Asunto(s)
Ahorro de Costo , Regulación Gubernamental , Medicare Part D/economía , Medicamentos bajo Prescripción/economía , Costos y Análisis de Costo , Costos de los Medicamentos/legislación & jurisprudencia , Francia , Cobertura del Seguro , Legislación de Medicamentos , Estados Unidos
6.
Respirology ; 26(4): 322-333, 2021 04.
Artículo en Inglés | MEDLINE | ID: mdl-33690946

RESUMEN

COVID-19 has hit the world by surprise, causing substantial mortality and morbidity since 2020. This narrative review aims to provide an overview of the epidemiology, induced impact, viral kinetics and clinical spectrum of COVID-19 in the Asia-Pacific Region, focusing on regions previously exposed to outbreaks of coronavirus. COVID-19 progressed differently by regions, with some (such as China and Taiwan) featured by one to two epidemic waves and some (such as Hong Kong and South Korea) featured by multiple waves. There has been no consensus on the estimates of important epidemiological time intervals or proportions, such that using them for making inferences should be done with caution. Viral loads of patients with COVID-19 peak in the first week of illness around days 2 to 4 and hence there is very high transmission potential causing community outbreaks. Various strategies such as government-guided and suppress-and-lift strategies, trigger-based/suppression approaches and alert systems have been employed to guide the adoption and easing of control measures. Asymptomatic and pre-symptomatic transmission is a hallmark of COVID-19. Identification and isolation of symptomatic patients alone is not effective in controlling the ongoing outbreaks. However, early, prompt and coordinated enactment predisposed regions to successful disease containment. Mass COVID-19 vaccinations are likely to be the light at the end of the tunnel. There is a need to review what we have learnt in this pandemic and examine how to transfer and improve existing knowledge for ongoing and future epidemics.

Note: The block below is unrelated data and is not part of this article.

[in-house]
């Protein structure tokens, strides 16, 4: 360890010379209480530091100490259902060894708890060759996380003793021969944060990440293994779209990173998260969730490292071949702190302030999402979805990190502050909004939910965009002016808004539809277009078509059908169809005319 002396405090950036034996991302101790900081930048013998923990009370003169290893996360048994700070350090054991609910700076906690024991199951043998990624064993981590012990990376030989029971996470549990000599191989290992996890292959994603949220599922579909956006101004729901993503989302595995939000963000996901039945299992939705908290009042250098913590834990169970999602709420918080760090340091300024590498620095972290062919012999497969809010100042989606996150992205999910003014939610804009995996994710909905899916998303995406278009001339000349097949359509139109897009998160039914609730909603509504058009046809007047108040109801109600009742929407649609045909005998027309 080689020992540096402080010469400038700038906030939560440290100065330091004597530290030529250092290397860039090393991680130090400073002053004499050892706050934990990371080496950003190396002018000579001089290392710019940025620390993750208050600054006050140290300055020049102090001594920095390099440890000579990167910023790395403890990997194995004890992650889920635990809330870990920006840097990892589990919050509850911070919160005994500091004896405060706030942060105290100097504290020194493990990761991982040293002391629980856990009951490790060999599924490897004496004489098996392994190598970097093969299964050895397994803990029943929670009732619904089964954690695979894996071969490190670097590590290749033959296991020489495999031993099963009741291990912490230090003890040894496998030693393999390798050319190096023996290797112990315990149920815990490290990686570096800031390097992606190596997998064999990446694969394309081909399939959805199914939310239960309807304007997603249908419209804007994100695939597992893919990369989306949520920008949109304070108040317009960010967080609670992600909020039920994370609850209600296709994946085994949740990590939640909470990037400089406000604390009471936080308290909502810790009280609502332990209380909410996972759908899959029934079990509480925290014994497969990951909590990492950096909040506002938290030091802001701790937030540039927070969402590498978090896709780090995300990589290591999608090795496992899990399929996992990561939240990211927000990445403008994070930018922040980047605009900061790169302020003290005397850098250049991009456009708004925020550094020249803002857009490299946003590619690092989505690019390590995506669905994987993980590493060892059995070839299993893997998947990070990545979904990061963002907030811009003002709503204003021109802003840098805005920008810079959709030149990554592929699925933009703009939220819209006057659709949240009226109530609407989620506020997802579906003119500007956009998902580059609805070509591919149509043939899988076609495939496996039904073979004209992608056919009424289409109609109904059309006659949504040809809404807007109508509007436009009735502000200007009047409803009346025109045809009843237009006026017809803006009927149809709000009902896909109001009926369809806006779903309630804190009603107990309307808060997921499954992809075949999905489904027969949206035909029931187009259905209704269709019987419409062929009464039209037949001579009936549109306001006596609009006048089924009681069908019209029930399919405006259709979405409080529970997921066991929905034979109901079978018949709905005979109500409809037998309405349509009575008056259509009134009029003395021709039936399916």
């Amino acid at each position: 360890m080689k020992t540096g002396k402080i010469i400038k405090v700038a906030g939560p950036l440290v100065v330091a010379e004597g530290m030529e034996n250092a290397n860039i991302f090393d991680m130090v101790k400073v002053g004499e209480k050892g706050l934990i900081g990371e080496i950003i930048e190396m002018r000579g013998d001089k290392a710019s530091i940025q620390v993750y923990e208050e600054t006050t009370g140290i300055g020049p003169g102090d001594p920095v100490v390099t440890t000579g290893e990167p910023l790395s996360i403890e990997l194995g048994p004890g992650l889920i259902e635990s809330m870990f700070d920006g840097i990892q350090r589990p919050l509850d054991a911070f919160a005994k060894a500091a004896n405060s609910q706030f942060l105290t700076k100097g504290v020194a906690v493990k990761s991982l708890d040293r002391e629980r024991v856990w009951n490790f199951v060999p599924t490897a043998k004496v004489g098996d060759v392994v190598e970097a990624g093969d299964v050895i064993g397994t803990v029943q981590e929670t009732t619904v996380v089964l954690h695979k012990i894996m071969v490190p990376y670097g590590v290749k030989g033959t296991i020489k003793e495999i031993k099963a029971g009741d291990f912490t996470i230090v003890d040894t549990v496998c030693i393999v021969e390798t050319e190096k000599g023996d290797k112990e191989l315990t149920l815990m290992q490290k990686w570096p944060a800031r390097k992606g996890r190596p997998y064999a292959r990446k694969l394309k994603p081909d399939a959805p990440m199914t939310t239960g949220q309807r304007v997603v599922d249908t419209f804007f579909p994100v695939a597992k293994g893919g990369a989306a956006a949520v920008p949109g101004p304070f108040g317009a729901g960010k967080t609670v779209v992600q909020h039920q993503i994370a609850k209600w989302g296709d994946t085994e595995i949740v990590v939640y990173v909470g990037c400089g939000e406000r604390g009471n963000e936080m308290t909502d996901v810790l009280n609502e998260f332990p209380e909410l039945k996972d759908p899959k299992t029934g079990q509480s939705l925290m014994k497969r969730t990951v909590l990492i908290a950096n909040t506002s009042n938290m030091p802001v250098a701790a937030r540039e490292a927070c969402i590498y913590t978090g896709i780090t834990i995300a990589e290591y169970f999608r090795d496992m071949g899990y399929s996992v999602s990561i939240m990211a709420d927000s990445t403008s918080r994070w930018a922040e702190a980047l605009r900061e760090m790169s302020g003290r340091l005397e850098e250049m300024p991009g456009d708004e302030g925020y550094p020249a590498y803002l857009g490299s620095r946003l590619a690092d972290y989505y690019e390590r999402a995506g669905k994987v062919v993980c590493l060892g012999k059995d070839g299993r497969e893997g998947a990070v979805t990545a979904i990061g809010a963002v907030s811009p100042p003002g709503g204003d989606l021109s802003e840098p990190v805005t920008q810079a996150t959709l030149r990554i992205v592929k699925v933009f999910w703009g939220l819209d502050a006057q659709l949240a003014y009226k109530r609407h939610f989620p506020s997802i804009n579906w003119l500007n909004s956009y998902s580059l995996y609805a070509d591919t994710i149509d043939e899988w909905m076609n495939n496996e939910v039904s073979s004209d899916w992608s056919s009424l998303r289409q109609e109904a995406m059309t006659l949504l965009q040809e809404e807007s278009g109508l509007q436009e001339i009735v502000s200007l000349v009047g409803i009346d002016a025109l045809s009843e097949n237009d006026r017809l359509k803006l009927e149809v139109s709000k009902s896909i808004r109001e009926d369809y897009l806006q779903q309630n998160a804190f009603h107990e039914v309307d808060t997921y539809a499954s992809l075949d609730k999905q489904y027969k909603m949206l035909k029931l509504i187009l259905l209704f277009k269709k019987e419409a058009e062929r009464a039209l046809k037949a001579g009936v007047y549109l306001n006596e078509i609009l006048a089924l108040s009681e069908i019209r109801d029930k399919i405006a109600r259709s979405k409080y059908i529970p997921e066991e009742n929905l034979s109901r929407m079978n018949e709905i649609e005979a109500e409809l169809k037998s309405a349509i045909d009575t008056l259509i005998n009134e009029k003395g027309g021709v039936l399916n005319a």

Asunto(s)
Control de Enfermedades Transmisibles , Asia/epidemiología , Australasia/epidemiología , /fisiopatología , /virología , Defensa Civil/organización & administración , Control de Enfermedades Transmisibles/legislación & jurisprudencia , Control de Enfermedades Transmisibles/métodos , Control de Enfermedades Transmisibles/organización & administración , Control de Enfermedades Transmisibles/estadística & datos numéricos , Regulación Gubernamental , Humanos , Cooperación Internacional , /fisiología
8.
Evol Psychol ; 19(1): 14747049211000714, 2021.
Artículo en Inglés | MEDLINE | ID: mdl-33752457

RESUMEN